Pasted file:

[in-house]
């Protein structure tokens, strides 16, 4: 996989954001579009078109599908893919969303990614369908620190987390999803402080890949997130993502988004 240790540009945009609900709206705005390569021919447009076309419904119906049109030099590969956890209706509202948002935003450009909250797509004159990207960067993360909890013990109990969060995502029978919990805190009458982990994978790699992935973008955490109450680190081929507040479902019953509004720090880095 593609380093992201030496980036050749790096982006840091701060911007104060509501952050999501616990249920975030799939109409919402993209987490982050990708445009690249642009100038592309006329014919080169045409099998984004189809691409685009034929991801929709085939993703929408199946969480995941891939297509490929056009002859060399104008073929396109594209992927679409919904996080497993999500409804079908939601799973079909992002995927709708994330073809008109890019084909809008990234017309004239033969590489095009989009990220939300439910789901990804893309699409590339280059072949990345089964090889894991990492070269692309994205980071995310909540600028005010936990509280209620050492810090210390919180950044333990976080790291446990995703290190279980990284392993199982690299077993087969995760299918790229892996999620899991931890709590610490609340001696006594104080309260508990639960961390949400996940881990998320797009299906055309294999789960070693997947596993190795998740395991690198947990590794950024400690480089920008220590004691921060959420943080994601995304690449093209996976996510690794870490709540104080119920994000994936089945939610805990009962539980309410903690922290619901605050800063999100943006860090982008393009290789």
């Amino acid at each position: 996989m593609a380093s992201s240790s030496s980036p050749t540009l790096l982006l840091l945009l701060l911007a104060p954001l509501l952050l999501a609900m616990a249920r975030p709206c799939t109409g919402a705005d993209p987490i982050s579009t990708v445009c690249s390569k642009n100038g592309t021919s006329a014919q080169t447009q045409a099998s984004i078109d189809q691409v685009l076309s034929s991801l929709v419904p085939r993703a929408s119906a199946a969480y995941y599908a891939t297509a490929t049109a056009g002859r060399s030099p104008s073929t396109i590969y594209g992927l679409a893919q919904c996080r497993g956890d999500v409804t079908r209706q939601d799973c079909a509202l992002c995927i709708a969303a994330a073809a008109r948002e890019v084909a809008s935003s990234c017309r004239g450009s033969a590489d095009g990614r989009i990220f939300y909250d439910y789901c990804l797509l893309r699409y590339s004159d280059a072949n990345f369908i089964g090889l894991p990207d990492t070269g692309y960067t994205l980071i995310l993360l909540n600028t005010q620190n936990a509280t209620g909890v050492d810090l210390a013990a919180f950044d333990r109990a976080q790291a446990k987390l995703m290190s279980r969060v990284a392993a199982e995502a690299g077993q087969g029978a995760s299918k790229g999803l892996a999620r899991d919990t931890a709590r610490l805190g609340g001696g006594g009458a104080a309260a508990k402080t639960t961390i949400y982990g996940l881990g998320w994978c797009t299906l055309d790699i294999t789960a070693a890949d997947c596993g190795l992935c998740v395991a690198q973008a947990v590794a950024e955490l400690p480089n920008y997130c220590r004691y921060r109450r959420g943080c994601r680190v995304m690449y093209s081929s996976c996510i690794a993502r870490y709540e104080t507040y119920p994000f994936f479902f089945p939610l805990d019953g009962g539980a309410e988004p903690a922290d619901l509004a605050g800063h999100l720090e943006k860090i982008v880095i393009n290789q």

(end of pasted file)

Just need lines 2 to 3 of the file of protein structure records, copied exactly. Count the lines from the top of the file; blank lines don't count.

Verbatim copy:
């Protein structure tokens, strides 16, 4: 996989954001579009078109599908893919969303990614369908620190987390999803402080890949997130993502988004 240790540009945009609900709206705005390569021919447009076309419904119906049109030099590969956890209706509202948002935003450009909250797509004159990207960067993360909890013990109990969060995502029978919990805190009458982990994978790699992935973008955490109450680190081929507040479902019953509004720090880095 593609380093992201030496980036050749790096982006840091701060911007104060509501952050999501616990249920975030799939109409919402993209987490982050990708445009690249642009100038592309006329014919080169045409099998984004189809691409685009034929991801929709085939993703929408199946969480995941891939297509490929056009002859060399104008073929396109594209992927679409919904996080497993999500409804079908939601799973079909992002995927709708994330073809008109890019084909809008990234017309004239033969590489095009989009990220939300439910789901990804893309699409590339280059072949990345089964090889894991990492070269692309994205980071995310909540600028005010936990509280209620050492810090210390919180950044333990976080790291446990995703290190279980990284392993199982690299077993087969995760299918790229892996999620899991931890709590610490609340001696006594104080309260508990639960961390949400996940881990998320797009299906055309294999789960070693997947596993190795998740395991690198947990590794950024400690480089920008220590004691921060959420943080994601995304690449093209996976996510690794870490709540104080119920994000994936089945939610805990009962539980309410903690922290619901605050800063999100943006860090982008393009290789």
């Amino acid at each position: 996989m593609a380093s992201s240790s030496s980036p050749t540009l790096l982006l840091l945009l701060l911007a104060p954001l509501l952050l999501a609900m616990a249920r975030p709206c799939t109409g919402a705005d993209p987490i982050s579009t990708v445009c690249s390569k642009n100038g592309t021919s006329a014919q080169t447009q045409a099998s984004i078109d189809q691409v685009l076309s034929s991801l929709v419904p085939r993703a929408s119906a199946a969480y995941y599908a891939t297509a490929t049109a056009g002859r060399s030099p104008s073929t396109i590969y594209g992927l679409a893919q919904c996080r497993g956890d999500v409804t079908r209706q939601d799973c079909a509202l992002c995927i709708a969303a994330a073809a008109r948002e890019v084909a809008s935003s990234c017309r004239g450009s033969a590489d095009g990614r989009i990220f939300y909250d439910y789901c990804l797509l893309r699409y590339s004159d280059a072949n990345f369908i089964g090889l894991p990207d990492t070269g692309y960067t994205l980071i995310l993360l909540n600028t005010q620190n936990a509280t209620g909890v050492d810090l210390a013990a919180f950044d333990r109990a976080q790291a446990k987390l995703m290190s279980r969060v990284a392993a199982e995502a690299g077993q087969g029978a995760s299918k790229g999803l892996a999620r899991d919990t931890a709590r610490l805190g609340g001696g006594g009458a104080a309260a508990k402080t639960t961390i949400y982990g996940l881990g998320w994978c797009t299906l055309d790699i294999t789960a070693a890949d997947c596993g190795l992935c998740v395991a690198q973008a947990v590794a950024e955490l400690p480089n920008y997130c220590r004691y921060r109450r959420g943080c994601r680190v995304m690449y093209s081929s996976c996510i690794a993502r870490y709540e104080t507040y119920p994000f994936f479902f089945p939610l805990d019953g009962g539980a309410e988004p903690a922290d619901l509004a605050g800063h999100l720090e943006k860090i982008v880095i393009n290789q």